As if she hadn’t already been torturing us enough by day and by night, our 2-year-old recently acquired a book with a bell.

 

Of course, my husband's to blame.

 

Downtown on a sleeting Saturday, I merely asked him to man our three, young children in a bookstore while I ducked into Athleta for a rash guard, hoping that this purchase would somehow conjure warmer weather. I allayed my guilt about abandoning my husband with our brood by reasoning that Barnes & Noble was one of the last places, aside from a library, where children and adults could still browse through books for hours unmolested. I didn’t actually mean for Jeff to buy the kids anything—certainly not anything that made any noise. 

 

But our children must have pestered my husband long enough that he finally conceded defeat. Georgia, 6, selected “Fabulous Doodles”; her twin brother, Griffin, chose “Baseball’s Greatest Hitters.” Jeff, himself, must have been so engrossed in his own purchase—the “Baseball Prospectus 2013” he’s since been perusing each night in preparation for his upcoming fantasy draft—that Jane absconded with “Dora Rides to Bike Park,” replete with a shiny, red bell.

 

“You bought her a book with a bell?” I asked my husband when we met up again in the freezing rain.

“Don’t start,” Jeff said.

“Ching, ching,” went Jane, as we headed toward the restaurant.

 

The food at the upscale pizzeria was just as delightful as my husband and I remembered it being, when we used to visit the spot before we had kids. But the atmosphere wasn’t.

“Can we get a high chair?” I asked the hostess.

“I don’t like this strawberry sauce they put on this pizza,” Georgia said, wiping what was actually traditional marinara on her sleeve and shoving away her slice.

“Ching, ching!” went Jane.

 

When the bill arrived with peppermints, our children tore them open and popped them into their mouths. Their faces contorted in pain.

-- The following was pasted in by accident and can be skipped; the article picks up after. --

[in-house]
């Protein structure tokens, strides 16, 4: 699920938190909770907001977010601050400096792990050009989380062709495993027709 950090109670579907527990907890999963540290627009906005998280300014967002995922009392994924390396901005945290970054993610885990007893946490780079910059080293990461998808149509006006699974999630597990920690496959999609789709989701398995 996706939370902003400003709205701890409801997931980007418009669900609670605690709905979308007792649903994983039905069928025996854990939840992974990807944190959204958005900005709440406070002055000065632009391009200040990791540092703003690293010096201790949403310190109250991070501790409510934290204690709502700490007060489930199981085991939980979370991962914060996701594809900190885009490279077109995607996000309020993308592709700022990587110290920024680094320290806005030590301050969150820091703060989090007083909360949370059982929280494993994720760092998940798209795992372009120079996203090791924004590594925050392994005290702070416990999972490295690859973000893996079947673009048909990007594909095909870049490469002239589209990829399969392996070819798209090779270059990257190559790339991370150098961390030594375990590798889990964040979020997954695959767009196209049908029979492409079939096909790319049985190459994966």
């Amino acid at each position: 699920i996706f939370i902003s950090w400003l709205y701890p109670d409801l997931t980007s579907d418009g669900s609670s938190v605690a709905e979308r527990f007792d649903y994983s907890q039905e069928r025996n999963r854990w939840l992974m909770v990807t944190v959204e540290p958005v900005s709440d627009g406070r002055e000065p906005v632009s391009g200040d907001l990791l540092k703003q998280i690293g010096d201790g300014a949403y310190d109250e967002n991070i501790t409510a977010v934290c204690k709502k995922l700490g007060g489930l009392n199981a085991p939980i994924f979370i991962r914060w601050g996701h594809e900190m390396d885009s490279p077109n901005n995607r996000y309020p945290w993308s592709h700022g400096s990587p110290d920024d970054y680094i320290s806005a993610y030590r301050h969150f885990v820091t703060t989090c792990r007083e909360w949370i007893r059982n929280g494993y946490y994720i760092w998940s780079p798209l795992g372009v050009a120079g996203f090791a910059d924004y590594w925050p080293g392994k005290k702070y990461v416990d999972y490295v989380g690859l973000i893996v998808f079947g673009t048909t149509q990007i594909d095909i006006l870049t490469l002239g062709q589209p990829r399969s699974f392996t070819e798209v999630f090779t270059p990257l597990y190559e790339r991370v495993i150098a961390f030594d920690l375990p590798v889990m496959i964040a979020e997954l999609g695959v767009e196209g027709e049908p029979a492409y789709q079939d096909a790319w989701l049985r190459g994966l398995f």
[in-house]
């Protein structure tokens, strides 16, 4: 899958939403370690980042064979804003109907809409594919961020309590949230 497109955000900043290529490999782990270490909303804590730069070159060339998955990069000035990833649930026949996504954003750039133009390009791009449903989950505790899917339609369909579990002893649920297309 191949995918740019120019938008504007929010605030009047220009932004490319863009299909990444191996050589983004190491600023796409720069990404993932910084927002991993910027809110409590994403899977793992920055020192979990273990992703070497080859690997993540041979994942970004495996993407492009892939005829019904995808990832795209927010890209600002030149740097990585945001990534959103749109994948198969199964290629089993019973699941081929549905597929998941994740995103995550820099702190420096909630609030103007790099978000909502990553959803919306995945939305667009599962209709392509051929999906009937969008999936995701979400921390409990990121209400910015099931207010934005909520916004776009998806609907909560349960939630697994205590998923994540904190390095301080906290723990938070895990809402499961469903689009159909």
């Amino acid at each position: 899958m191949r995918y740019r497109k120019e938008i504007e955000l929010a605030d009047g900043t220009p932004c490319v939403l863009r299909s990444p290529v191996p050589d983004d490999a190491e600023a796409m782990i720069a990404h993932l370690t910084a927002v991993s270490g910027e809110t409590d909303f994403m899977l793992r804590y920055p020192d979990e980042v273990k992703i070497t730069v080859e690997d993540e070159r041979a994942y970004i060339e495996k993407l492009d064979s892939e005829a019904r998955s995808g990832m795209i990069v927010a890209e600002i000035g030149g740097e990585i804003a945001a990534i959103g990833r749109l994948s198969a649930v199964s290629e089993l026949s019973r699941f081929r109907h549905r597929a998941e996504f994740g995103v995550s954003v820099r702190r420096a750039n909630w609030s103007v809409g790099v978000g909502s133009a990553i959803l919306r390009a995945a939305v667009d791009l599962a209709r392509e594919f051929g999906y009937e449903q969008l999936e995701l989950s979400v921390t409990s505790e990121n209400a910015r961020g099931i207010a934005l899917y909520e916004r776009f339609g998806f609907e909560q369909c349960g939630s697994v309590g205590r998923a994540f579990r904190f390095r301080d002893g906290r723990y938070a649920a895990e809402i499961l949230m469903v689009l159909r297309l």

“Too spicy,” Griffin yelped, dropping the sticky candy straight from his lips to the table.

“I don’t like this treat!” Jane cried.

 

I swabbed chewed up bits from her cheeks with a cloth napkin, in between offering her sips of milk. “I want my Dora book,” Jane sobbed, and I unwillingly handed it over.

 

Trudging back to the car, we spotted several groups of drunken St. Patrick’s Day revelers. We were bundled against the cold in parkas and hats, while many of the inebriated coeds sported miniskirts and verdant T-shirts with slogans like, “Kiss me. I’m Irish!” One fellow stumbled, his green top hat falling askew.

 

“What on earth are those people doing?” Georgia asked.

“It’s a sort of St. Patrick’s Day parade,” I lied.

“Ching, ching!” went Jane.

 

On the ride home, her red bell echoed throughout the minivan.

“I think we should return that book,” Griffin said. “It’s not enjoyable at all. My book is quiet.”

“All you can do with my book is doodle,” Georgia added.

“I’m going to ring this bell at night!” Jane shouted in triumph.

 

And so, by god, she did. 

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